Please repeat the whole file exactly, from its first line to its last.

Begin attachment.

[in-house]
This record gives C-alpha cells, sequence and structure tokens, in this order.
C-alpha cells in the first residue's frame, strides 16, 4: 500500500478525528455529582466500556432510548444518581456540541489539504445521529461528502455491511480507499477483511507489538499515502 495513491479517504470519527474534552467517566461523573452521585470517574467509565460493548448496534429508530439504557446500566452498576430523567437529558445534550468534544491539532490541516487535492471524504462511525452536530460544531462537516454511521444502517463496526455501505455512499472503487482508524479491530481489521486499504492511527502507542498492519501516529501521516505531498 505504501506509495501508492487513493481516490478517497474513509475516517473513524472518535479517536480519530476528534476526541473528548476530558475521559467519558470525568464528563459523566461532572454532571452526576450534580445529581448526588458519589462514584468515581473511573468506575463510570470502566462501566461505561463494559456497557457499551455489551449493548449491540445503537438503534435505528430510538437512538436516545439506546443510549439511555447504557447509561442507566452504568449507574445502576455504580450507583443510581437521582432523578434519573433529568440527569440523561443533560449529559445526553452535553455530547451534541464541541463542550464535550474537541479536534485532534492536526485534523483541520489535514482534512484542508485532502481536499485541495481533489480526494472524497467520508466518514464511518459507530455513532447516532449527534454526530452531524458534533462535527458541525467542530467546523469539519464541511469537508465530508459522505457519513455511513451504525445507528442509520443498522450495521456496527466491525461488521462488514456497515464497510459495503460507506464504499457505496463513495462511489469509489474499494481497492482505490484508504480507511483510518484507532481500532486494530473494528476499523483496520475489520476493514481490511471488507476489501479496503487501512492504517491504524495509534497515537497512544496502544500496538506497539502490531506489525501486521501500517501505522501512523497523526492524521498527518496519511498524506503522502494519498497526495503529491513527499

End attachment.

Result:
[in-house]
This record gives C-alpha cells, sequence and structure tokens, in this order.
C-alpha cells in the first residue's frame, strides 16, 4: 500500500478525528455529582466500556432510548444518581456540541489539504445521529461528502455491511480507499477483511507489538499515502 495513491479517504470519527474534552467517566461523573452521585470517574467509565460493548448496534429508530439504557446500566452498576430523567437529558445534550468534544491539532490541516487535492471524504462511525452536530460544531462537516454511521444502517463496526455501505455512499472503487482508524479491530481489521486499504492511527502507542498492519501516529501521516505531498 505504501506509495501508492487513493481516490478517497474513509475516517473513524472518535479517536480519530476528534476526541473528548476530558475521559467519558470525568464528563459523566461532572454532571452526576450534580445529581448526588458519589462514584468515581473511573468506575463510570470502566462501566461505561463494559456497557457499551455489551449493548449491540445503537438503534435505528430510538437512538436516545439506546443510549439511555447504557447509561442507566452504568449507574445502576455504580450507583443510581437521582432523578434519573433529568440527569440523561443533560449529559445526553452535553455530547451534541464541541463542550464535550474537541479536534485532534492536526485534523483541520489535514482534512484542508485532502481536499485541495481533489480526494472524497467520508466518514464511518459507530455513532447516532449527534454526530452531524458534533462535527458541525467542530467546523469539519464541511469537508465530508459522505457519513455511513451504525445507528442509520443498522450495521456496527466491525461488521462488514456497515464497510459495503460507506464504499457505496463513495462511489469509489474499494481497492482505490484508504480507511483510518484507532481500532486494530473494528476499523483496520475489520476493514481490511471488507476489501479496503487501512492504517491504524495509534497515537497512544496502544500496538506497539502490531506489525501486521501500517501505522501512523497523526492524521498527518496519511498524506503522502494519498497526495503529491513527499